Despite efforts over recent years, the numbers of women participating and working in science, and in particular fields of science, remain much lower than men.”
“In 2016, women represented 21% of those employed in careers in the core STEM subjects; 18% of ICT professionals; and only eight per cent of those employed in engineering.
“The drop-out rate of women from degree to post-graduate, post-doctoral and beyond from STEM subjects and careers lead to very low representation of women at higher career levels.
“This must be addressed. This means tackling the real and perceived barriers which limit the opportunities of women having rewarding, well-paid careers in these fields.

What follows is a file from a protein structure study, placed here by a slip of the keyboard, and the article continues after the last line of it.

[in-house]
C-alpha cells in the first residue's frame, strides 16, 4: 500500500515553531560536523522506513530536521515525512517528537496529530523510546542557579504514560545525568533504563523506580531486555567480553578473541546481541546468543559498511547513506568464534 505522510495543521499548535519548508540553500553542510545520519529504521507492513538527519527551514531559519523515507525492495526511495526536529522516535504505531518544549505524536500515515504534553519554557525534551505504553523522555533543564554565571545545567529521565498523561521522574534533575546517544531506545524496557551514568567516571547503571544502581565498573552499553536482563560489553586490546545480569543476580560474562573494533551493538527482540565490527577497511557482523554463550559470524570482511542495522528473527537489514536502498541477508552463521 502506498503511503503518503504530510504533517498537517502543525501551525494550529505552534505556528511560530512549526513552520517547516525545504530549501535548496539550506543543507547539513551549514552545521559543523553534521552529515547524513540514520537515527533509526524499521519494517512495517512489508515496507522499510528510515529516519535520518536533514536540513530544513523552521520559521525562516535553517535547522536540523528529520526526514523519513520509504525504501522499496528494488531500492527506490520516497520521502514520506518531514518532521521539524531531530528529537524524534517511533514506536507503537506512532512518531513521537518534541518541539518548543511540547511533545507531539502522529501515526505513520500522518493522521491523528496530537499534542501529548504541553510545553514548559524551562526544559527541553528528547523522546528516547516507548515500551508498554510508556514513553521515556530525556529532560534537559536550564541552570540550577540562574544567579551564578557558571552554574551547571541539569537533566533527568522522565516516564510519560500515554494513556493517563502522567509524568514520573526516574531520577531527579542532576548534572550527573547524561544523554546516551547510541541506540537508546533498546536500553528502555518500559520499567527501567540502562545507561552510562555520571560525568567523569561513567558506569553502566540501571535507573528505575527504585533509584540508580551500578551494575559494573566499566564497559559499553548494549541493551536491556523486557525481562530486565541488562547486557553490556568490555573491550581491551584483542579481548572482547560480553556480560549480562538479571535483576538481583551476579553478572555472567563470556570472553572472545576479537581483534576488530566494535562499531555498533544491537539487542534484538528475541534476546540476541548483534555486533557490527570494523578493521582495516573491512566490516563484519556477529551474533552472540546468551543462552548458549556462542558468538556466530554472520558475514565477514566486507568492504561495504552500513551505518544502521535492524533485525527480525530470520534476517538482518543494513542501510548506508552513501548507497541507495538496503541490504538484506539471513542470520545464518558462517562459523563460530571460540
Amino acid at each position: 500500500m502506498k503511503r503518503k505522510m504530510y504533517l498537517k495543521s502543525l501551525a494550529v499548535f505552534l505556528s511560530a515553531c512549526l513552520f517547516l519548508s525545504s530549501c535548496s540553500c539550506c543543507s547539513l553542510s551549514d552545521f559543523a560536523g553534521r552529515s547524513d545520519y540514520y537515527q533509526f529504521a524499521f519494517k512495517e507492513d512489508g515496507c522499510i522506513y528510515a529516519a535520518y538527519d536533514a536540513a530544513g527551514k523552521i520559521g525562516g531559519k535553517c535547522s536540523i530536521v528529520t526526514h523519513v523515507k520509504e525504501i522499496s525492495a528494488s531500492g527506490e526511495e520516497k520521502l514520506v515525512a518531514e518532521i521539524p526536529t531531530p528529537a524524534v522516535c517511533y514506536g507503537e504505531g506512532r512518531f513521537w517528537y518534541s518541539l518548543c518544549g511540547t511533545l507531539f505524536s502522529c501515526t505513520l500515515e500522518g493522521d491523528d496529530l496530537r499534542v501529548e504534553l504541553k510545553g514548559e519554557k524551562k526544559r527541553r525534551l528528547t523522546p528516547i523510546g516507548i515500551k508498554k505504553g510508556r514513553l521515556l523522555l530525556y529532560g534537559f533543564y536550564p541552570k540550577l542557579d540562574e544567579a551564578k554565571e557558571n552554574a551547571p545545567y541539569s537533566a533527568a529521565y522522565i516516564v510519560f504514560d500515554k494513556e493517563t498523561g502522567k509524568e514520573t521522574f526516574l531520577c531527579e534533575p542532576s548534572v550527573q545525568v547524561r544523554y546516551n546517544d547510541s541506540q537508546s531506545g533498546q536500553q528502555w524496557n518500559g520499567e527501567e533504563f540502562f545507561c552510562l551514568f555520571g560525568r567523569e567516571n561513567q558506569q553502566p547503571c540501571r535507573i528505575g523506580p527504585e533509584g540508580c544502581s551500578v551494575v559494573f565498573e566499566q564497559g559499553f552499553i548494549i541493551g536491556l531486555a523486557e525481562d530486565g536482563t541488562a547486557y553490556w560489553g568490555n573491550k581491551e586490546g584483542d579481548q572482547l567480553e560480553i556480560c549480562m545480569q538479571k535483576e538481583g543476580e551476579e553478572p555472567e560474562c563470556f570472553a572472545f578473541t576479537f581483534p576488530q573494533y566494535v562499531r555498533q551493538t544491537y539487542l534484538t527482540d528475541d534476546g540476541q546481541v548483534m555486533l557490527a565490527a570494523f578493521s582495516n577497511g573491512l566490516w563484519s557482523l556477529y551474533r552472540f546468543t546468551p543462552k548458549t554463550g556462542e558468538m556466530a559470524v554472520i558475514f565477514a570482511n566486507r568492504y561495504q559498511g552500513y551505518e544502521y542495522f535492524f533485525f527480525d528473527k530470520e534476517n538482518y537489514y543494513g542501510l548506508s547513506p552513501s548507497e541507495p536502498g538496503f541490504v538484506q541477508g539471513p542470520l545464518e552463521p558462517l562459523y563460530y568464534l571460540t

“Good initiatives and programmes are in place to address gender disparity in STEM, however we still need to do more to ensure we highlight opportunities and showcase role models.
“Young girls need to be able to see positive role models in all walks of life.
“There is a responsibility on everyone in a leadership role, in politics, business, academia and civic society, to address gender equality and reduce barriers to participation by women.
“We need to encourage the half of the population most inclined to opt-out of science to opt in, to see opportunities for themselves and for society through their contribution.”